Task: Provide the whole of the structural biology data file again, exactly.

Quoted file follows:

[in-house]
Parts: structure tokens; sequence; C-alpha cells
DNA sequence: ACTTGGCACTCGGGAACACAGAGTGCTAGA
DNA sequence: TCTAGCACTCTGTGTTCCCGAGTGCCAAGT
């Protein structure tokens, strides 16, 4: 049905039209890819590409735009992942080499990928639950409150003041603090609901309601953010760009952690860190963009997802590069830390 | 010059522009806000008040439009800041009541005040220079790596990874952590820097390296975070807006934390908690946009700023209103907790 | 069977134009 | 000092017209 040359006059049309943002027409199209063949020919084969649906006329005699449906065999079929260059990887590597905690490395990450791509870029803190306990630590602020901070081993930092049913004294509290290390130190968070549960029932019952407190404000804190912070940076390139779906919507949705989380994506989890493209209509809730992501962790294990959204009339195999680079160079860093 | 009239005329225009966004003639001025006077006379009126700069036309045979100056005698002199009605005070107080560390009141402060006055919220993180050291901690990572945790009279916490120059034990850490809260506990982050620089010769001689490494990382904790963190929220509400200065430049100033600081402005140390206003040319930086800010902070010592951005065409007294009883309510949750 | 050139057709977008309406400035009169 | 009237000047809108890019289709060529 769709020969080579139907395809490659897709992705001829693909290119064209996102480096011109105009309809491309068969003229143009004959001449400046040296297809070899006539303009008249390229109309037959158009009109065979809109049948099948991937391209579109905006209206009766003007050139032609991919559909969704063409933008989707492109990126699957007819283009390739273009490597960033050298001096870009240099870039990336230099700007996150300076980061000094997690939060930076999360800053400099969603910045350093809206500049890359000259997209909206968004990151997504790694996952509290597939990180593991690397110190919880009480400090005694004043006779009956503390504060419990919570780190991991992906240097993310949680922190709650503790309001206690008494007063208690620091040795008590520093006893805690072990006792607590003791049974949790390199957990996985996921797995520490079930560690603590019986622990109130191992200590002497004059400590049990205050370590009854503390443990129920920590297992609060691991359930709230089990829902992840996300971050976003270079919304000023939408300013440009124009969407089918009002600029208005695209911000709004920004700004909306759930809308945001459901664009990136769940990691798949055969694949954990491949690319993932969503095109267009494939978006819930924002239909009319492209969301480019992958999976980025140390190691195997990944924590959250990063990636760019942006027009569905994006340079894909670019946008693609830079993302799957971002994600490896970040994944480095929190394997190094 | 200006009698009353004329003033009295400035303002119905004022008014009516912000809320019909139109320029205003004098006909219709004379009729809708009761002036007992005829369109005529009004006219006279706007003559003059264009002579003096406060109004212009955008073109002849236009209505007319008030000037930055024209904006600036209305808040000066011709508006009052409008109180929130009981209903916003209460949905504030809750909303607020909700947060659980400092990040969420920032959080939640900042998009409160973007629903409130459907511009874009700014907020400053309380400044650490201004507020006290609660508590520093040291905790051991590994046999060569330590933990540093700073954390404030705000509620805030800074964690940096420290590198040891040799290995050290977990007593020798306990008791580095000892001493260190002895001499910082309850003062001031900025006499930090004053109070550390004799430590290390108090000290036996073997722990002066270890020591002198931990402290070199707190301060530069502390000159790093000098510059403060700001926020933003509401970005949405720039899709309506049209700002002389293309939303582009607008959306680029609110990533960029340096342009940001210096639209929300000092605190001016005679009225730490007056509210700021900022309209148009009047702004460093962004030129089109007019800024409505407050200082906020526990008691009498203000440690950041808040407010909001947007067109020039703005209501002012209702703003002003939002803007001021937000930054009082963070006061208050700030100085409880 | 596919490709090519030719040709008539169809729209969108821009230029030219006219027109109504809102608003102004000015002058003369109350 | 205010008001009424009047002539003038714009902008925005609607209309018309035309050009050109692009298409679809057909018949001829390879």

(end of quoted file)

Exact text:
[in-house]
Parts: structure tokens; sequence; C-alpha cells
DNA sequence: ACTTGGCACTCGGGAACACAGAGTGCTAGA
DNA sequence: TCTAGCACTCTGTGTTCCCGAGTGCCAAGT
């Protein structure tokens, strides 16, 4: 049905039209890819590409735009992942080499990928639950409150003041603090609901309601953010760009952690860190963009997802590069830390 | 010059522009806000008040439009800041009541005040220079790596990874952590820097390296975070807006934390908690946009700023209103907790 | 069977134009 | 000092017209 040359006059049309943002027409199209063949020919084969649906006329005699449906065999079929260059990887590597905690490395990450791509870029803190306990630590602020901070081993930092049913004294509290290390130190968070549960029932019952407190404000804190912070940076390139779906919507949705989380994506989890493209209509809730992501962790294990959204009339195999680079160079860093 | 009239005329225009966004003639001025006077006379009126700069036309045979100056005698002199009605005070107080560390009141402060006055919220993180050291901690990572945790009279916490120059034990850490809260506990982050620089010769001689490494990382904790963190929220509400200065430049100033600081402005140390206003040319930086800010902070010592951005065409007294009883309510949750 | 050139057709977008309406400035009169 | 009237000047809108890019289709060529 769709020969080579139907395809490659897709992705001829693909290119064209996102480096011109105009309809491309068969003229143009004959001449400046040296297809070899006539303009008249390229109309037959158009009109065979809109049948099948991937391209579109905006209206009766003007050139032609991919559909969704063409933008989707492109990126699957007819283009390739273009490597960033050298001096870009240099870039990336230099700007996150300076980061000094997690939060930076999360800053400099969603910045350093809206500049890359000259997209909206968004990151997504790694996952509290597939990180593991690397110190919880009480400090005694004043006779009956503390504060419990919570780190991991992906240097993310949680922190709650503790309001206690008494007063208690620091040795008590520093006893805690072990006792607590003791049974949790390199957990996985996921797995520490079930560690603590019986622990109130191992200590002497004059400590049990205050370590009854503390443990129920920590297992609060691991359930709230089990829902992840996300971050976003270079919304000023939408300013440009124009969407089918009002600029208005695209911000709004920004700004909306759930809308945001459901664009990136769940990691798949055969694949954990491949690319993932969503095109267009494939978006819930924002239909009319492209969301480019992958999976980025140390190691195997990944924590959250990063990636760019942006027009569905994006340079894909670019946008693609830079993302799957971002994600490896970040994944480095929190394997190094 | 200006009698009353004329003033009295400035303002119905004022008014009516912000809320019909139109320029205003004098006909219709004379009729809708009761002036007992005829369109005529009004006219006279706007003559003059264009002579003096406060109004212009955008073109002849236009209505007319008030000037930055024209904006600036209305808040000066011709508006009052409008109180929130009981209903916003209460949905504030809750909303607020909700947060659980400092990040969420920032959080939640900042998009409160973007629903409130459907511009874009700014907020400053309380400044650490201004507020006290609660508590520093040291905790051991590994046999060569330590933990540093700073954390404030705000509620805030800074964690940096420290590198040891040799290995050290977990007593020798306990008791580095000892001493260190002895001499910082309850003062001031900025006499930090004053109070550390004799430590290390108090000290036996073997722990002066270890020591002198931990402290070199707190301060530069502390000159790093000098510059403060700001926020933003509401970005949405720039899709309506049209700002002389293309939303582009607008959306680029609110990533960029340096342009940001210096639209929300000092605190001016005679009225730490007056509210700021900022309209148009009047702004460093962004030129089109007019800024409505407050200082906020526990008691009498203000440690950041808040407010909001947007067109020039703005209501002012209702703003002003939002803007001021937000930054009082963070006061208050700030100085409880 | 596919490709090519030719040709008539169809729209969108821009230029030219006219027109109504809102608003102004000015002058003369109350 | 205010008001009424009047002539003038714009902008925005609607209309018309035309050009050109692009298409679809057909018949001829390879």